Emerging contaminants, such as perfluoroalkyl substances (PFASs), pharmaceuticals and personal care products (PPCPs) have received great attention from the public and scientific community due to their potential adverse impacts on the ecosystem and human health. These emerging contaminants enter into receiving environment, including aquatic environment, after use. The emerging contaminants will further bioaccumulate into aquatic biota and be biodegraded and transformed by various organisms.
For ionizable emerging contaminants, such as antibiotics, pharmaceuticals, and personal care products, they can be detected not only in muscle and liver, but also in bile and plasma biological samples from wild fish. And these chemicals displayed different bioaccumulation patterns as the traditional persistent organic pollutants (POPs) in biological samples. Emerging contaminants, such as environmental hormones, can be biodegraded by microorganisms from active sludge of wastewater treatment plants or algae from the aquatic environment; further application using microorganisms and algae to remove these kinds of pollutants is warranted.
(1). Bioaccumulation of PFASs and PPCPs
Pearl River and Yangtze River regions are the most developed areas in China. In these regions, industrial wastewater, livestock wastewater, and domestic wastewater are largely discharged into the receiving environment. Previous studies demonstrated that PFASs and PPCPs were detected ubiquitously in surface water and sediments in Pearl River and Yangtze River. Subsequently, organisms inhabiting in those environments may accumulate these pollutants.
We collected wild fish from Pearl River (Huizhou section of Dongjiang River, Shima River, Danshui River, and Xizhijiang River) and Yangtze River (Yichang, Wuhan, Nanjing, and Zhenjiang). Fish muscle, liver, plasma and bile samples were dissected. Firstly, methods were developed to extract and analyze antibiotics, PCPs, and PFASs in composite biological samples. SAX/PSA cartridge was used in tandem to HLB cartridge to remove the lipid and protein during antibiotic analysis. QuEChERS extraction and purification kits were used to extract PCPs from biota. For PFASs, PFOS was found to be the predominant PFAS both in muscle and liver with its highest concentrations of 79 ng/g wet weight (ww) in muscle and 1500 ng/g ww in liver. The mean bioaccumulation factors (log BAFs) in fish for the PFASs were in the range from 2.7 to 3.4. Among 26 antibiotics, 12 antibiotics were detected in biological samples of wild fish. Especially in bile samples, antibiotics were found at higher frequencies. The mean log BAFs in bile, plasma, liver and muscle were 2.06–4.08、1.85–3.47、1.41–3.51、0.48–2.70, respectively. Among 24 PCPs, 13 PCPs were detected in muscle and liver tissues of wild fish. Galaxolide was found to have the maximum concentrations of 299 ng/g and 2620 ng/g ww in muscle and liver, respectively. The mean log BAFs in muscle and liver were 0.63–3.45 and 0.84–4.73.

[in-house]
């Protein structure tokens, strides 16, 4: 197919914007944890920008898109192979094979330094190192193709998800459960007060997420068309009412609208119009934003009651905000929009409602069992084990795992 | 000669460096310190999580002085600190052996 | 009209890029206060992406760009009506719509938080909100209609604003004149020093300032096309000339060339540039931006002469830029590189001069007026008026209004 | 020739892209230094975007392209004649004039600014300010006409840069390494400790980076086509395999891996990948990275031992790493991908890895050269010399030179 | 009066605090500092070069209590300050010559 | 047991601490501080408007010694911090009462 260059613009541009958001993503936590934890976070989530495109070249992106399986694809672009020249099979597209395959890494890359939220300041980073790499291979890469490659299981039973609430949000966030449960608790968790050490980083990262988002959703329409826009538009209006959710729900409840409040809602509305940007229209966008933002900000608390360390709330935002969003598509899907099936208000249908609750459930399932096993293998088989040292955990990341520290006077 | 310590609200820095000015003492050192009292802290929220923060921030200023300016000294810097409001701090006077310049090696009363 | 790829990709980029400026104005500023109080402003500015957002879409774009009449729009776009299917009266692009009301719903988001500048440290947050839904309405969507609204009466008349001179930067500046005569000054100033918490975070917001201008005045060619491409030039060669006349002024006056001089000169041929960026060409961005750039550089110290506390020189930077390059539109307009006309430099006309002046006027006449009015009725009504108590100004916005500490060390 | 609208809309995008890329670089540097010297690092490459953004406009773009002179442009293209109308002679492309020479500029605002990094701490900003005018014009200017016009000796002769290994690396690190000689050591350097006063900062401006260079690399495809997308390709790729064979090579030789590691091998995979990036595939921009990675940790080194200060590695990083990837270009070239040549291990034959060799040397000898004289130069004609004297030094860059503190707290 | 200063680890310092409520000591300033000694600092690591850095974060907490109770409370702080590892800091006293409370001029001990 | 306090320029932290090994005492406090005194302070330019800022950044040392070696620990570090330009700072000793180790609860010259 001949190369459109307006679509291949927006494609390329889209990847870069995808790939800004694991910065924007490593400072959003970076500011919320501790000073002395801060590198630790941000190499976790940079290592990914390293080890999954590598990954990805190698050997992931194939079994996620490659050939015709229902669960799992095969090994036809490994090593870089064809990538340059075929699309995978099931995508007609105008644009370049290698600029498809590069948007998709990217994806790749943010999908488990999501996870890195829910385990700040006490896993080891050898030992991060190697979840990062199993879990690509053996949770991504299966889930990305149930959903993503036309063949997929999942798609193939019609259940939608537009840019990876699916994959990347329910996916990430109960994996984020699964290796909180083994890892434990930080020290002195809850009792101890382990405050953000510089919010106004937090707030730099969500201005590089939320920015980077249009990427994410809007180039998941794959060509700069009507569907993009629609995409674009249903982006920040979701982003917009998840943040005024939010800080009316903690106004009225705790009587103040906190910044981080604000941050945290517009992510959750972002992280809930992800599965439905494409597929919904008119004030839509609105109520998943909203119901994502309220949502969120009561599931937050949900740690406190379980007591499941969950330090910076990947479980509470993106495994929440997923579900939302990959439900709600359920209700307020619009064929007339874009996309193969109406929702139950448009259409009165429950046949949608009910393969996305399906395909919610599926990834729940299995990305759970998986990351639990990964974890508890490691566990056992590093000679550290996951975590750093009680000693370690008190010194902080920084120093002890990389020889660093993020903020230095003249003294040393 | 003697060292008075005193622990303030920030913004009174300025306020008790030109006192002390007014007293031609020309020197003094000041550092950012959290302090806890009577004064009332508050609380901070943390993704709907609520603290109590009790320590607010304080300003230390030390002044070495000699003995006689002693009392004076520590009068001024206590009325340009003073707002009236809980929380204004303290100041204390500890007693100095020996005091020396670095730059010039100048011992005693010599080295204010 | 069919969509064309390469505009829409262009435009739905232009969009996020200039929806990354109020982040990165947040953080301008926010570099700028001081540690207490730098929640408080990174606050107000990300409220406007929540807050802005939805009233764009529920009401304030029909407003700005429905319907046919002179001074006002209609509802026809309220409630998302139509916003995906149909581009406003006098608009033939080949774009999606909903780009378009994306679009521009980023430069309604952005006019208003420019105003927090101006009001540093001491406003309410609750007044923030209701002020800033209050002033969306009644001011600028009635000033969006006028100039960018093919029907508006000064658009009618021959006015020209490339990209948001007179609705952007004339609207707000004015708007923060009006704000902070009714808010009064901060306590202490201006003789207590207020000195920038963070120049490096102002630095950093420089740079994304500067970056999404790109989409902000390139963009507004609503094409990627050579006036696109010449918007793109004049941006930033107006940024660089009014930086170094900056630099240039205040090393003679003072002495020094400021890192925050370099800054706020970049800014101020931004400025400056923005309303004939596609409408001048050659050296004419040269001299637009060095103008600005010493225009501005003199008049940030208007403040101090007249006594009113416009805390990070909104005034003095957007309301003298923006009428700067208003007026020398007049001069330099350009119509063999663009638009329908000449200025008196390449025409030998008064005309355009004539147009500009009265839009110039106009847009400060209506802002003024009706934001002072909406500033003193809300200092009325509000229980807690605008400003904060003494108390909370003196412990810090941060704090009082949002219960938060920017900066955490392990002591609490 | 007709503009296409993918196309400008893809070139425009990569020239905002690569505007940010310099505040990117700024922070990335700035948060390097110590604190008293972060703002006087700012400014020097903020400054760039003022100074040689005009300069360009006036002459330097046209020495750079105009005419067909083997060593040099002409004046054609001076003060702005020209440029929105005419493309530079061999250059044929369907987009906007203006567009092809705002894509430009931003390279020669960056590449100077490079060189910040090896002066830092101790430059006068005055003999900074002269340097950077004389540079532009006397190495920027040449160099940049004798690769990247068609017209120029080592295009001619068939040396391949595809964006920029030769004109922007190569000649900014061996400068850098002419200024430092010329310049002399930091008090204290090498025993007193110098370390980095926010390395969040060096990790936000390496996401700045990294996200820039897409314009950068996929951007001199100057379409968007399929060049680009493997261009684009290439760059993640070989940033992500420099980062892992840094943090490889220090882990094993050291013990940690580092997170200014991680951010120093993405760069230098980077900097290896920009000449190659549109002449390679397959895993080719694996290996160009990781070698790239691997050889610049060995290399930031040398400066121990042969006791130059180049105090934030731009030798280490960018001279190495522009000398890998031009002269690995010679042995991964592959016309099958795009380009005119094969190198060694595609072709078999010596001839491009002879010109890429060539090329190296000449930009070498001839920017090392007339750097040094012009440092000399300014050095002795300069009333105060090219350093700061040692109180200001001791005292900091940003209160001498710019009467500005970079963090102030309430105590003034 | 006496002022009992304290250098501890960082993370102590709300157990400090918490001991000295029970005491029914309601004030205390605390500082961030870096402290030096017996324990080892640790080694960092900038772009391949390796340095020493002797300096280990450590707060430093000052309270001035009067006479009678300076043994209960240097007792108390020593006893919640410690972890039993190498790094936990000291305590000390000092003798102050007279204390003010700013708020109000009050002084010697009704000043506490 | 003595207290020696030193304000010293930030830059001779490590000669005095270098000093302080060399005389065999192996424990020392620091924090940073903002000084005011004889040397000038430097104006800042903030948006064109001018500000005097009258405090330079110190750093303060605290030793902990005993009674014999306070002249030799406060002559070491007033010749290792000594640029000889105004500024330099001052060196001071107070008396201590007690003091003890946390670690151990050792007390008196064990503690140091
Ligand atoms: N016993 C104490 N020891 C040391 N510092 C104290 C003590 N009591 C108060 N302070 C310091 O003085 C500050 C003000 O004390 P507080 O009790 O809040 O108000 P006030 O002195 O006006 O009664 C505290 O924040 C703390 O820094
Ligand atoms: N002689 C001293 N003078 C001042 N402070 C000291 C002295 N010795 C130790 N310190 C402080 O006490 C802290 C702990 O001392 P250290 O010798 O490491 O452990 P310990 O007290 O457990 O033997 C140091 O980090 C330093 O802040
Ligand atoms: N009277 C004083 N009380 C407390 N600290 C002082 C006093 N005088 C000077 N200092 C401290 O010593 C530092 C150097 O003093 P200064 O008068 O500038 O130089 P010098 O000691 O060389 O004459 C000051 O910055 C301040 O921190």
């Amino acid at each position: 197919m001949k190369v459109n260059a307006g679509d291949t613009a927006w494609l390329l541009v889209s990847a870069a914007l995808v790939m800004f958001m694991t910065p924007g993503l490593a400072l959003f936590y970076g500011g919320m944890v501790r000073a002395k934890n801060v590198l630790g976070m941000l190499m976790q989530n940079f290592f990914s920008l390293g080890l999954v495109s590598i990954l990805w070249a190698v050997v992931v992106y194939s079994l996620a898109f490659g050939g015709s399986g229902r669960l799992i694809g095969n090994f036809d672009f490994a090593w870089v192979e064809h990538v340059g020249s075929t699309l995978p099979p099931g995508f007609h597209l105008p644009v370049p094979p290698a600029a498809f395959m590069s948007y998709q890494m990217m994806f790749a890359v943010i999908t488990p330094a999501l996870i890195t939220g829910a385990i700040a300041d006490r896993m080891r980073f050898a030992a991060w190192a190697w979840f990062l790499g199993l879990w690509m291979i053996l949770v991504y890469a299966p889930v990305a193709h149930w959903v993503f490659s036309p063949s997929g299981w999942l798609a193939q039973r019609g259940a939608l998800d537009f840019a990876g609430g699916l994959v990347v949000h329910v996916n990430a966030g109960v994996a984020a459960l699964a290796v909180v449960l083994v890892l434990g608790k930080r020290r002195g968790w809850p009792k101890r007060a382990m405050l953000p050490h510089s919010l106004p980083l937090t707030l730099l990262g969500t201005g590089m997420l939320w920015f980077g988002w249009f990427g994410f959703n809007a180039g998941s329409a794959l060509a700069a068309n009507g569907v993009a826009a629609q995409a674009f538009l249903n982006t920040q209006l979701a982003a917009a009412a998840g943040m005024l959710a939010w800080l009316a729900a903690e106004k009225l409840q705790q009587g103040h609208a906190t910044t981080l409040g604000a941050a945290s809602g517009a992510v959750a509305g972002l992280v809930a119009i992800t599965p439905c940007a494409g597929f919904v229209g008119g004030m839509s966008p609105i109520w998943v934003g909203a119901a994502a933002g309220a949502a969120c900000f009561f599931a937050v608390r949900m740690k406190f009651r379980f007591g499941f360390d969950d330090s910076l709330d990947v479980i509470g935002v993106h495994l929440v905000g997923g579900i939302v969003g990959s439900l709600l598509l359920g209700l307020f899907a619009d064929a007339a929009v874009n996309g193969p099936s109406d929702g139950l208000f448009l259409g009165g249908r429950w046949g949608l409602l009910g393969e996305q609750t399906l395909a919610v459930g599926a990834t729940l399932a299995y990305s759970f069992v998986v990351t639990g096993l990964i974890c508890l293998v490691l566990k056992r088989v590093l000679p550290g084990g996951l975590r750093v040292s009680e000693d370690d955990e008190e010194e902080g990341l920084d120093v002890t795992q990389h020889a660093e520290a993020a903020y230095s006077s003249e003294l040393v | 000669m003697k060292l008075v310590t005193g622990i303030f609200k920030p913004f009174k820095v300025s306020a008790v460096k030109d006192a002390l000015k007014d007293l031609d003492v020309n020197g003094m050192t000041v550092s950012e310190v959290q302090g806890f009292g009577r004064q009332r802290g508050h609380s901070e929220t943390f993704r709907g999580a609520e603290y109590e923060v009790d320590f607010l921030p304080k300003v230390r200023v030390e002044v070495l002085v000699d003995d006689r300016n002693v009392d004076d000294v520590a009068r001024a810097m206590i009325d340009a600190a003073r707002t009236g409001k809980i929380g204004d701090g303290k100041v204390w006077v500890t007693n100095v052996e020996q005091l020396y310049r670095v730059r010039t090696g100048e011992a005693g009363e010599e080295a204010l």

We investigated the uptake, disposition, and toxicokinetics of five pharmaceuticals (diclofenac, methocarbamol, rosuvastatin, sulfamethoxazole, and temazepam) in bluegill sunfish (Lepomis macrochirus) exposed to environmentally relevant concentrations (1,000–4,000 ng L−1) in a flow-through exposure system. Temazepam and methocarbamol were consistently detected in bluegill biological samples with the highest concentrations in bile of 4, 940 and 180 ng g−1, respectively, while sulfamethoxazole, diclofenac, and rosuvastatin were only infrequently detected. Over 30-day exposures, the relative magnitude of mean concentrations of temazepam and methocarbamol in biological samples generally followed the order: bile ≫ gut > liver and brain > muscle, plasma, and gill. Ranges of bioconcentration factors (BCFs) in different biological samples were 0.71–3,959 and 0.13–48.6 for temazepam and methocarbamol, respectively. Methocarbamol and temazepam underwent rapid uptake and elimination in bluegill biological compartments with uptake rate constants (Ku) and elimination rate constants (Ke) at 0.0066–0.0330 h−1 and 0.0075–0.0384 h−1, respectively, and half-lives at 18.1–92.4 h. Exposure to mixtures of diclofenac, methocarbamol, sulfamethoxazole, and temazepam had little or no influence on the uptake and elimination rates, suggesting independent multiple uptake and disposition behaviors of pharmaceuticals by fish would occur when exposed to effluent-influenced surface waters.
Figure 14. Potential bioaccumulation of emerging contaminants in wild fish.